DISPERSE: Sensor array technology applied to Radio Astronomy (in-depth version)

Present day radio-telescopes consist of large amounts of antennas. This display is an example of how a cluster of these antennas in the LOFAR telescope looks like. So, what you see here are a number of low-band antennas, distributed in an antenna field and also a number of high-band antennas, which are grouped in smaller clusters. The data of these antenna clusters is transferred in the analog electrical domain to a signal processing unit here in this street cabinet. Where the data from the fields are being handled and the data is prepared for being transferred to a central location via an optical fibre. This data processing is needed for pointing
the beam of an antenna station, but is also needed to reduce the amount of data, the amount of signal paths, such that the costs of such a system are in line with the amount of money
that is available for construction. As such, we lose quite a lot of data and this
data is not available at the central location, thereby limiting the capabilities of the astronomy
science. This display also shows how a high band antenna
in such a high-band antenna tile looks like. Again, with some electronics also for signal
processing and signal reduction. The goal in DISPERSE is to equip each antenna
with its own transmitter capable of transferring the data in a direct way to the central processor
as such we do not lose any data going from the antenna to that central processor and
in such a way we strongly increase the capabilities of the radio astronomy that can be done with
future radio telescopes. This tile is an example of ASTRON’s current
approach for the telescope architecture. What you see here is an antenna tile consisting
of 2D array of about 100 antenna elements. Instead of transferring the complete data
that has been received to a central location, we currently do a lot of signal processing
at the antenna. So, these signals are received and are
being processed here in the electronics at the other side of this tile. The advantage of the current approach is that
this is a low cost solution, because sending all the data to a central location is still
quite costly at this moment. The disadvantage is that we leave a lot of
the data here in the tile and do not have that data available at the central location. The big advantage of the DISPERSE technology
will be that all data will be available at the central location giving the astronomers,
our customers, most freedom in the signal processing and providing the biggest opportunities
for finding new sience and new events in space. So when the antenna receives a signal, it
gets transmitted to the LNA. The LNA amplifies this signal and its gets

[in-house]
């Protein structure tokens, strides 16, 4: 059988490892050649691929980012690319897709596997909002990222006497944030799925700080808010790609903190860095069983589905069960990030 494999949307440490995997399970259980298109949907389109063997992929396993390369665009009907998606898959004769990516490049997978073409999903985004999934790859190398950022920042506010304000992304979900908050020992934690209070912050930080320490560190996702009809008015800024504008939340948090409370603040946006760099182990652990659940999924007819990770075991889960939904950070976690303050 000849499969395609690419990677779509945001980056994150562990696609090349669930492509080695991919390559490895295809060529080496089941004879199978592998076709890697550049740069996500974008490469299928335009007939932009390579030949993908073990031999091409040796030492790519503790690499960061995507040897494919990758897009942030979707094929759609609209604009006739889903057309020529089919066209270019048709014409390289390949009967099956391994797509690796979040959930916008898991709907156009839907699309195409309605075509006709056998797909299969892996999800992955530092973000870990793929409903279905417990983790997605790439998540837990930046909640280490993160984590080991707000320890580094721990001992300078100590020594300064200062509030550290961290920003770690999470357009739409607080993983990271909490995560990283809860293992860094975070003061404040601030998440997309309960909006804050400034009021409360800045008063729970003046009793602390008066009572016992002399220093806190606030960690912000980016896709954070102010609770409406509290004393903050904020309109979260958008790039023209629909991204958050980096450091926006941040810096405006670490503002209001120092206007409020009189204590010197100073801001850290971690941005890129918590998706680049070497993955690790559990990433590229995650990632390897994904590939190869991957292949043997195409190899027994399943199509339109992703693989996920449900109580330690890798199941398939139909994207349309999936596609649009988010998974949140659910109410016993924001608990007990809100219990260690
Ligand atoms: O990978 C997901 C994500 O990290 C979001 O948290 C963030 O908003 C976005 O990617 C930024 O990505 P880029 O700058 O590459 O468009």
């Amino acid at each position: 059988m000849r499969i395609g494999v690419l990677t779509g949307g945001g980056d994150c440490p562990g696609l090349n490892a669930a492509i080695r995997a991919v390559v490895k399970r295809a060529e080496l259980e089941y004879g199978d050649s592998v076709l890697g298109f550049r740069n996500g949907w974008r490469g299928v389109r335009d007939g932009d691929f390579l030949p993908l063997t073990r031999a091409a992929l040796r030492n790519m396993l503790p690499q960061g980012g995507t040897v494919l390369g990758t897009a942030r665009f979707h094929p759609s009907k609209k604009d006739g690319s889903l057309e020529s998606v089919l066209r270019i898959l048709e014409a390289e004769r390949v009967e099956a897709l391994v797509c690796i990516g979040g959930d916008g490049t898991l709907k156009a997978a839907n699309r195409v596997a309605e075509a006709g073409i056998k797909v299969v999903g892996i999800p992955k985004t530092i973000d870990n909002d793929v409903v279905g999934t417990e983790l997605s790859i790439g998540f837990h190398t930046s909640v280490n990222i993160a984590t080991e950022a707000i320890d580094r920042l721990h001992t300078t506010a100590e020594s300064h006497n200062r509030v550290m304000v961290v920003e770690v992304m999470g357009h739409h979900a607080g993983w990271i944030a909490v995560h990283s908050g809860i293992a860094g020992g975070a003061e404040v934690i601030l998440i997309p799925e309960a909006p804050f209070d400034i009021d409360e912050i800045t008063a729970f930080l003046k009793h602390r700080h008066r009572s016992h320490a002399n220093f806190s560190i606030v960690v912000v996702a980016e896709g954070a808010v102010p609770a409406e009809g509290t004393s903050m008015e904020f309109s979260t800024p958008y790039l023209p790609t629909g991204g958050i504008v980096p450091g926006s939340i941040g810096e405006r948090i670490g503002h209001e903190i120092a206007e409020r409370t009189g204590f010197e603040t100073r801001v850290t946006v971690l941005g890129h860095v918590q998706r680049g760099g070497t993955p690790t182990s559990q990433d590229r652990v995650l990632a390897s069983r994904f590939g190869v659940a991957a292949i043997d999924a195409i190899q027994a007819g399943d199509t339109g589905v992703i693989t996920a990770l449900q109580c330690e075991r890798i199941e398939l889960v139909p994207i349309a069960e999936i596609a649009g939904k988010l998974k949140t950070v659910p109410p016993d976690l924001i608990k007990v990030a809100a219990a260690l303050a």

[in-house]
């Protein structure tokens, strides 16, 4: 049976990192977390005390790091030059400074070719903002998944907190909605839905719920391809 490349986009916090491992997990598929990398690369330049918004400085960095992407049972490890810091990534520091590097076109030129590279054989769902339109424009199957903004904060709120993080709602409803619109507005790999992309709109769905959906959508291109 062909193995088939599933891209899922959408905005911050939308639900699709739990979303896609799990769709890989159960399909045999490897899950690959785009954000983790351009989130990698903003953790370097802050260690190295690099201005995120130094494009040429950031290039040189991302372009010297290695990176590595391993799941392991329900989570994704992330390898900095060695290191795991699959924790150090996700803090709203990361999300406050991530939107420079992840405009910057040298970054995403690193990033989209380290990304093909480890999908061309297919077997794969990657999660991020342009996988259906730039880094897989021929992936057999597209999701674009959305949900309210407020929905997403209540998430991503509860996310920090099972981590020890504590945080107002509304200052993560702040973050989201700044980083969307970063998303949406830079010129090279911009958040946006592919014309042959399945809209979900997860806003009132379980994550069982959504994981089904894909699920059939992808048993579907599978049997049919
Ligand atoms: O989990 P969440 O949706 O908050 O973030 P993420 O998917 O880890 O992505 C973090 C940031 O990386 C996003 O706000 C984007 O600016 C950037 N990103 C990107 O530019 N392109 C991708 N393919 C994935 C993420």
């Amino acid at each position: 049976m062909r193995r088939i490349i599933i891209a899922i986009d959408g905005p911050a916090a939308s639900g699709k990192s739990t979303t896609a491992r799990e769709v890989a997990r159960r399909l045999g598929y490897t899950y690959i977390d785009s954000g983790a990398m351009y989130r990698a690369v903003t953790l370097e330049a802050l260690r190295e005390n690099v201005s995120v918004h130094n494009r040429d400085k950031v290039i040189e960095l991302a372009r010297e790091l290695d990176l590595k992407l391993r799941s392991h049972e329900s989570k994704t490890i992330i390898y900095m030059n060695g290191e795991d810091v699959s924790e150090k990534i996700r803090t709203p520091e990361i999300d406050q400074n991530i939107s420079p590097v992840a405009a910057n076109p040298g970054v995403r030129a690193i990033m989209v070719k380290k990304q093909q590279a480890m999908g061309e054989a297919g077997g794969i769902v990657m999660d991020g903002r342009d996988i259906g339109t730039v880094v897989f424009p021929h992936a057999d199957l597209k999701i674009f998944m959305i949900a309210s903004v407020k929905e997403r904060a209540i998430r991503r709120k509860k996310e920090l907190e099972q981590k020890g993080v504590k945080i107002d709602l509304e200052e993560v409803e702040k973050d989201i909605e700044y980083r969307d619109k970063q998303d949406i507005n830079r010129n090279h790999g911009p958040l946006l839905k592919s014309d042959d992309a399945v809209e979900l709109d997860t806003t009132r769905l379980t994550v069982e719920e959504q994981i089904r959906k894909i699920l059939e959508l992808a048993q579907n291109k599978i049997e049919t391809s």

transmitted to a our analog-digital conversion board. So before we started developing our AD-converter
we bought a commercial off-the-shelf unit. So we had to program this board and it supports RF, but also optical transmission and receiving of signals. With this board we can see if our link is
properly working and we can test stuff like bit-error rates and the quality of the link
itself. This board is a custom-designed with an commercial-off-the-shelf ADC module. It is used for the digitisation of the really
low frequency signals from our application. It has a bit depth of 9 to 12 bits in order
to receive a signal with sufficient sensitivity. The ADC-board supports two channels to support the two polarizations that we receive in to our systems. Once the signal has been digitized both signals are transferred to the optical transmitter module after which the signals are brought
to the central location, where the processing of the signals take place. This module is the heart of the astronomy
system in the DISPERSE project. It is an optical transmitter module, with
which the signals that are being received by the antenna are transferred to a central
location. The module consists of an electronic part
with electronic driver IC and an optical chip, which transfers the signals via a fibre to
the central location. There is a PCB in this module containing the
driver chips. The PCB and the drivers have been designed
and fabricated by ASTRON. The combining of the driver IC’s with the
optical chip has been done by the company Technobis, who has placed the optical chip
and the PCB’s in to this module. Technobis also has realised the electrical
interconnections via wire-bonding and has also realized the optical connection to the
chip via their pig-tailing technology. This module is capable of transferring the
digitized signals up to a date rate of 10 Gb/s to that central location. In DISPERSE we work on all technologies for the handling of the signals at the antenna side of the astronomy application, but ASTRON also works on technology for the processing of signals at the central location. This is one of the demonstrator boards that we have developed here at ASTRON, partly in European projects, and this signal processing system, called UniBoard, has a lot of optical inputs and is capable of handling data rates
up to a Tb/s. And for processing all these signals, we have
on this board several FPGAs. All the work in DISPERSE, so the transmission side,
close at the antennas, is aligned with this technology, such that in the future the DISPERSE
technology can work together with the technology at the central location for building up a
complete radio telescope.

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